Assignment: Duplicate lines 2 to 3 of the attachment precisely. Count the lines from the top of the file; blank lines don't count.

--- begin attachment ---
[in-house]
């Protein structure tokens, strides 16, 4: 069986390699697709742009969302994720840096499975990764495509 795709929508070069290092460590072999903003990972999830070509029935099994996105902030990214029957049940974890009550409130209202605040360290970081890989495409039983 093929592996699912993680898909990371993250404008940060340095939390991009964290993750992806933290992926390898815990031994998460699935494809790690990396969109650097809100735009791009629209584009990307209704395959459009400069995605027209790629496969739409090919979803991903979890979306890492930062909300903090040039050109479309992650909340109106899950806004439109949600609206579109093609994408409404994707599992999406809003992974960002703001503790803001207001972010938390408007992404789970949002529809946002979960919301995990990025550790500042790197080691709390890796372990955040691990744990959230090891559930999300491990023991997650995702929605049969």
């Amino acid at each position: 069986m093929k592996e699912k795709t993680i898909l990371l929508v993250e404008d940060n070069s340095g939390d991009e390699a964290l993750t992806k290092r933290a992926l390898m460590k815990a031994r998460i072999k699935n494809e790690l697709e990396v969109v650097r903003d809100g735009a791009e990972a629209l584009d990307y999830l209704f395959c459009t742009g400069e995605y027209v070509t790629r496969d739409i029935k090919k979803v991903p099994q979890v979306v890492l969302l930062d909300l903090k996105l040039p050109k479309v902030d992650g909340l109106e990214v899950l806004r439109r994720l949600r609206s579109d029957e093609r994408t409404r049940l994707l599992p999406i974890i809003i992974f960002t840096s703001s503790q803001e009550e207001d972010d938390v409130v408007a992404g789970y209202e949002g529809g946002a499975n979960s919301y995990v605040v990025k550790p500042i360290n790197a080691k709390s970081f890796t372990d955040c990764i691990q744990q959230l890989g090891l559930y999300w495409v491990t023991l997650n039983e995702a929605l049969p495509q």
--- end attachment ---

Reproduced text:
């Protein structure tokens, strides 16, 4: 069986390699697709742009969302994720840096499975990764495509 795709929508070069290092460590072999903003990972999830070509029935099994996105902030990214029957049940974890009550409130209202605040360290970081890989495409039983 093929592996699912993680898909990371993250404008940060340095939390991009964290993750992806933290992926390898815990031994998460699935494809790690990396969109650097809100735009791009629209584009990307209704395959459009400069995605027209790629496969739409090919979803991903979890979306890492930062909300903090040039050109479309992650909340109106899950806004439109949600609206579109093609994408409404994707599992999406809003992974960002703001503790803001207001972010938390408007992404789970949002529809946002979960919301995990990025550790500042790197080691709390890796372990955040691990744990959230090891559930999300491990023991997650995702929605049969």
């Amino acid at each position: 069986m093929k592996e699912k795709t993680i898909l990371l929508v993250e404008d940060n070069s340095g939390d991009e390699a964290l993750t992806k290092r933290a992926l390898m460590k815990a031994r998460i072999k699935n494809e790690l697709e990396v969109v650097r903003d809100g735009a791009e990972a629209l584009d990307y999830l209704f395959c459009t742009g400069e995605y027209v070509t790629r496969d739409i029935k090919k979803v991903p099994q979890v979306v890492l969302l930062d909300l903090k996105l040039p050109k479309v902030d992650g909340l109106e990214v899950l806004r439109r994720l949600r609206s579109d029957e093609r994408t409404r049940l994707l599992p999406i974890i809003i992974f960002t840096s703001s503790q803001e009550e207001d972010d938390v409130v408007a992404g789970y209202e949002g529809g946002a499975n979960s919301y995990v605040v990025k550790p500042i360290n790197a080691k709390s970081f890796t372990d955040c990764i691990q744990q959230l890989g090891l559930y999300w495409v491990t023991l997650n039983e995702a929605l049969p495509q």